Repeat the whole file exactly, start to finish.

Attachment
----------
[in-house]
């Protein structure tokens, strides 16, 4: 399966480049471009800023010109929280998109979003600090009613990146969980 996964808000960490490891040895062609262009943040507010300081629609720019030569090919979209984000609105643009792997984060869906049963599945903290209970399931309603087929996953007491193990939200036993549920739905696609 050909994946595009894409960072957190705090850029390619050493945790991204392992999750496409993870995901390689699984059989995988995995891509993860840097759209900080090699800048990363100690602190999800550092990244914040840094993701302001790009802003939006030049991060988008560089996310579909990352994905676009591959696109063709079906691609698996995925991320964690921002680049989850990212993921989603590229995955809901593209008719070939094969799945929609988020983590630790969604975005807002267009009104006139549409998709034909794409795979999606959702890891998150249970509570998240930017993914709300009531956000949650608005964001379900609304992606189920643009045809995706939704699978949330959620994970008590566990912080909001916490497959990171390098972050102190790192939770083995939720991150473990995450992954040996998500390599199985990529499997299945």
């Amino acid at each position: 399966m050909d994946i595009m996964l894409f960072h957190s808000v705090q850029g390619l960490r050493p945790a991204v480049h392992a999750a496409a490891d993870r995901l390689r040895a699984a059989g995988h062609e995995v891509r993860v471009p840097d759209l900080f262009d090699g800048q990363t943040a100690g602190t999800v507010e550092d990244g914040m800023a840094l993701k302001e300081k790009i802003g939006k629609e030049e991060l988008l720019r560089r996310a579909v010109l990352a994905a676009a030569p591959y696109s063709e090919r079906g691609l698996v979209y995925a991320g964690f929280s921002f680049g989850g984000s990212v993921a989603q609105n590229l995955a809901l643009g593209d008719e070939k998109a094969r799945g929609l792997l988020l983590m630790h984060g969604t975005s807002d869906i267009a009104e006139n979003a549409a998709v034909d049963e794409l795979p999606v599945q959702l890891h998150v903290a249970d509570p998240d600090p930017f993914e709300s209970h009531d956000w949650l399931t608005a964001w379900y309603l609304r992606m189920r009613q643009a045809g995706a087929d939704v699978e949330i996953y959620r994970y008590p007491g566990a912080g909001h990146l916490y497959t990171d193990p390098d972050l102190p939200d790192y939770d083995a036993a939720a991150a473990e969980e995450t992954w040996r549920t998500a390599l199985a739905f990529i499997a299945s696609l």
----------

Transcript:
[in-house]
């Protein structure tokens, strides 16, 4: 399966480049471009800023010109929280998109979003600090009613990146969980 996964808000960490490891040895062609262009943040507010300081629609720019030569090919979209984000609105643009792997984060869906049963599945903290209970399931309603087929996953007491193990939200036993549920739905696609 050909994946595009894409960072957190705090850029390619050493945790991204392992999750496409993870995901390689699984059989995988995995891509993860840097759209900080090699800048990363100690602190999800550092990244914040840094993701302001790009802003939006030049991060988008560089996310579909990352994905676009591959696109063709079906691609698996995925991320964690921002680049989850990212993921989603590229995955809901593209008719070939094969799945929609988020983590630790969604975005807002267009009104006139549409998709034909794409795979999606959702890891998150249970509570998240930017993914709300009531956000949650608005964001379900609304992606189920643009045809995706939704699978949330959620994970008590566990912080909001916490497959990171390098972050102190790192939770083995939720991150473990995450992954040996998500390599199985990529499997299945």
């Amino acid at each position: 399966m050909d994946i595009m996964l894409f960072h957190s808000v705090q850029g390619l960490r050493p945790a991204v480049h392992a999750a496409a490891d993870r995901l390689r040895a699984a059989g995988h062609e995995v891509r993860v471009p840097d759209l900080f262009d090699g800048q990363t943040a100690g602190t999800v507010e550092d990244g914040m800023a840094l993701k302001e300081k790009i802003g939006k629609e030049e991060l988008l720019r560089r996310a579909v010109l990352a994905a676009a030569p591959y696109s063709e090919r079906g691609l698996v979209y995925a991320g964690f929280s921002f680049g989850g984000s990212v993921a989603q609105n590229l995955a809901l643009g593209d008719e070939k998109a094969r799945g929609l792997l988020l983590m630790h984060g969604t975005s807002d869906i267009a009104e006139n979003a549409a998709v034909d049963e794409l795979p999606v599945q959702l890891h998150v903290a249970d509570p998240d600090p930017f993914e709300s209970h009531d956000w949650l399931t608005a964001w379900y309603l609304r992606m189920r009613q643009a045809g995706a087929d939704v699978e949330i996953y959620r994970y008590p007491g566990a912080g909001h990146l916490y497959t990171d193990p390098d972050l102190p939200d790192y939770d083995a036993a939720a991150a473990e969980e995450t992954w040996r549920t998500a390599l199985a739905f990529i499997a299945s696609l």